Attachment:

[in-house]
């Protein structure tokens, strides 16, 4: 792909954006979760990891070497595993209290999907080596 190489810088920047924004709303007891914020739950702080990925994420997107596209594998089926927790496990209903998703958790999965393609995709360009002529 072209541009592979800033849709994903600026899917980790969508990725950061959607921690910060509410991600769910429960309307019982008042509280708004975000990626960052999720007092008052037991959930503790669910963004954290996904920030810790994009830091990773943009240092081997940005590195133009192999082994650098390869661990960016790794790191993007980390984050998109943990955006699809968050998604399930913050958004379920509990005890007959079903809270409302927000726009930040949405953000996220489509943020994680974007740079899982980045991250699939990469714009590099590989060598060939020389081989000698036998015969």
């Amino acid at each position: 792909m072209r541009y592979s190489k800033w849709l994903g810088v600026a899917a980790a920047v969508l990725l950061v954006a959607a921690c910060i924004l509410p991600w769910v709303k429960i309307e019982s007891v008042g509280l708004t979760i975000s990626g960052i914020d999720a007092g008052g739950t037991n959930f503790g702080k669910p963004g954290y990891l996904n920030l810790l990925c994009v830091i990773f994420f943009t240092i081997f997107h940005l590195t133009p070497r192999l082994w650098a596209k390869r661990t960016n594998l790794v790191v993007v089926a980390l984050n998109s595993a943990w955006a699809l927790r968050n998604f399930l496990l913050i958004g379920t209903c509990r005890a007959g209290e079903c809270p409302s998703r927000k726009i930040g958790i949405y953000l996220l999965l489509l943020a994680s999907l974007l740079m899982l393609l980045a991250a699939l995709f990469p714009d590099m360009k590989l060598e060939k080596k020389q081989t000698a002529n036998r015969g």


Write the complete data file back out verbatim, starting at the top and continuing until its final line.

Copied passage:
[in-house]
């Protein structure tokens, strides 16, 4: 792909954006979760990891070497595993209290999907080596 190489810088920047924004709303007891914020739950702080990925994420997107596209594998089926927790496990209903998703958790999965393609995709360009002529 072209541009592979800033849709994903600026899917980790969508990725950061959607921690910060509410991600769910429960309307019982008042509280708004975000990626960052999720007092008052037991959930503790669910963004954290996904920030810790994009830091990773943009240092081997940005590195133009192999082994650098390869661990960016790794790191993007980390984050998109943990955006699809968050998604399930913050958004379920509990005890007959079903809270409302927000726009930040949405953000996220489509943020994680974007740079899982980045991250699939990469714009590099590989060598060939020389081989000698036998015969």
């Amino acid at each position: 792909m072209r541009y592979s190489k800033w849709l994903g810088v600026a899917a980790a920047v969508l990725l950061v954006a959607a921690c910060i924004l509410p991600w769910v709303k429960i309307e019982s007891v008042g509280l708004t979760i975000s990626g960052i914020d999720a007092g008052g739950t037991n959930f503790g702080k669910p963004g954290y990891l996904n920030l810790l990925c994009v830091i990773f994420f943009t240092i081997f997107h940005l590195t133009p070497r192999l082994w650098a596209k390869r661990t960016n594998l790794v790191v993007v089926a980390l984050n998109s595993a943990w955006a699809l927790r968050n998604f399930l496990l913050i958004g379920t209903c509990r005890a007959g209290e079903c809270p409302s998703r927000k726009i930040g958790i949405y953000l996220l999965l489509l943020a994680s999907l974007l740079m899982l393609l980045a991250a699939l995709f990469p714009d590099m360009k590989l060598e060939k080596k020389q081989t000698a002529n036998r015969g």